For our Senior Wisdoms, who else could be wiser but our very own bona fide Tech Man and WordPress extraordinaire, Kevin Chen? As someone who reports to eat prereqs for breakfast, Kevin dishes out advice on 6000-level seminars and bootlegging.
Name, School, Major, Hometown: Kevin Chen; SEAS; Computer Science; Pleasanton, California
Claim to fame: Once, I calculated that there’s a 1 in 3 chance you’re running my code on your phone right now. If that’s not enough, my photo of pizza rolls is now the first picture Yelp shows for John’s of Times Square. If you ever go there, get the spinach and mozzarella. Those pizza rolls are the best thing ever.
Where are you going? Over the summer, I’ll be working on software to help people take better photos. After that, I’m coming back to Columbia to finish up a master’s in CS. Although I’m not sure how my parents talked me into another year of school, I have recently come to accept it as a fact of my life.
What are 3 things you learned at Columbia and would like to share with the Class of 2020?
1) Some first years plan out exactly which classes they’re going to take for the next four years. Don’t do that. Planning is overrated. In fact, it can even be harmful, if your interests have changed but you’re still taking classes based on your original plan. Instead, get your prerequisites out of the way as quickly as possible, then take whatever classes in your major sound fun that semester. You’ll find what you like more quickly that way. (Speaking of prereqs, most of them are bullshit. I eat prereqs for breakfast and you should too.)
2) Most science and engineering professors lead graduate (6xxx) level seminars from time to time. Consider taking one of these during your junior or senior year. It’s basically a nerdy book club. You get to hang out with the professor and read papers by top researchers in the field. You’ll see firsthand how those big, important ideas taught in your classes had humble origins in a research paper written by some PhD students in the 80s. I know that sounds hard and boring right now. But trust me — eventually, this place will teach you so much that you’ll be able to manage it.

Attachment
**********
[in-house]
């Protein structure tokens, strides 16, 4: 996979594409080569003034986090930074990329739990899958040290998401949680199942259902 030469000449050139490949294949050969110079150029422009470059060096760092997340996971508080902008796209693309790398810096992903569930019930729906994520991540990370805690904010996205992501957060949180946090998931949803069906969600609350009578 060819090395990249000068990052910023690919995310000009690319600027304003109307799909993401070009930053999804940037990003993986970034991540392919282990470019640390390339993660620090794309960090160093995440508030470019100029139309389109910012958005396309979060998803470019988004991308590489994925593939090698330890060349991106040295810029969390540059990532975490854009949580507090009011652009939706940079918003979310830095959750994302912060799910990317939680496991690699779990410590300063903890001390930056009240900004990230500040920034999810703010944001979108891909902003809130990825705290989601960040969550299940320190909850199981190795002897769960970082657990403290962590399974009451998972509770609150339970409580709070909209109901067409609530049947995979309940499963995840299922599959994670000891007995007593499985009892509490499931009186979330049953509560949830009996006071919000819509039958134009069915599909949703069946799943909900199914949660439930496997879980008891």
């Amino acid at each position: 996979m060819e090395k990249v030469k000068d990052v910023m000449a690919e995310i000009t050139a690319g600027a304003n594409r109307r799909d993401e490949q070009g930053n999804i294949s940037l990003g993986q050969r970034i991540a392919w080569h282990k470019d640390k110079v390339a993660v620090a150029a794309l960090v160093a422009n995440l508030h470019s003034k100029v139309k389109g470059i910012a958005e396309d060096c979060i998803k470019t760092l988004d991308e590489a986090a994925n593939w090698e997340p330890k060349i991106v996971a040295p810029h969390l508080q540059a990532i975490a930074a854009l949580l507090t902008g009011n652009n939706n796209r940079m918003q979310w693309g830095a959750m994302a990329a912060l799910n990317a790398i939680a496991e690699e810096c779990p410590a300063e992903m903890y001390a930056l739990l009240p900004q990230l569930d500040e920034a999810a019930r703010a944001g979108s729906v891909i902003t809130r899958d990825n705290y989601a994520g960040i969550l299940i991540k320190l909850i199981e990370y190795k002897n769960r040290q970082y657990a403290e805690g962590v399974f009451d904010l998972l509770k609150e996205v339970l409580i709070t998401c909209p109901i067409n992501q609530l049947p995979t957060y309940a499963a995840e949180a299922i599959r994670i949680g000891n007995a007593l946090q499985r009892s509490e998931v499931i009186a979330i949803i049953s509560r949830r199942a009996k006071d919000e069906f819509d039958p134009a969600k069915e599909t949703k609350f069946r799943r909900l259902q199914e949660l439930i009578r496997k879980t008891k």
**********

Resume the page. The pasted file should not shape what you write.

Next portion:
3) Once, on the #1 train, I met a hawker / street vendor carrying two giant bags of merchandise to his next location. The nearest open seat on this crowded train was all the way at the other end of the car. So, I did the obvious and logical thing: I agreed to watch his wares while he took a break. Three stops later, he thanked me with a dozen bootleg copies of Straight Outta Compton as he stepped off the train. I peeled off the shrink wrap only to discover a dozen empty DVD cases.
New York City is full of hilarious things. So don’t forget to take a break from school, travel below 110th Street, and make your own stories.
“Back in my day…” We had to pay $1.25 for each load of laundry, carried it upstairs both ways, and we liked it!
Justify your existence in 30 words or fewer: This website you’re reading right now? I’m the one who keeps the server running.
What was your favorite class at Columbia? I took Advanced Programming in my first year, when I was a little punk who ran around thinking he knew everything. It took coming back as a TA to make me realize that I don’t. The last three semesters of teaching have softened my personality and reminded me of what it’s like to be a beginner again. Some AP students think they’ve learned a lot from me, but joke’s on them — I actually got the better end of the deal.
Would you rather give up oral sex or cheese? I’ve never been disappointed by a quesadilla or pizza (given that it’s not from Ferris). You can’t say the same about oral sex.
One thing to do before graduating: One of these days, before the steps are completely covered, I’ll go there and find the exact place I sat on during Days on Campus. I’ll sit down for awhile, thinking about how much has changed in the last four years. The hot sun beats down on the granite slabs. My thoughts are interrupted by a metallic clink. I look over. It’s Alex Della Santina. On the brick-covered walkway, she’s pan-frying a burrito.
Any regrets? My biggest regret is not figuring out what I wanted to do earlier. Freshman year, I joined some extracurriculars that I soon fell out of love with. But I stayed active anyway. I wish I wasn’t afraid of quitting, no matter how much I (incorrectly) thought people depended on me. In every case, they did just fine. And quitting was great for me because it freed my attention to focus on other things that I enjoyed.
Our Tech Man via Pixabay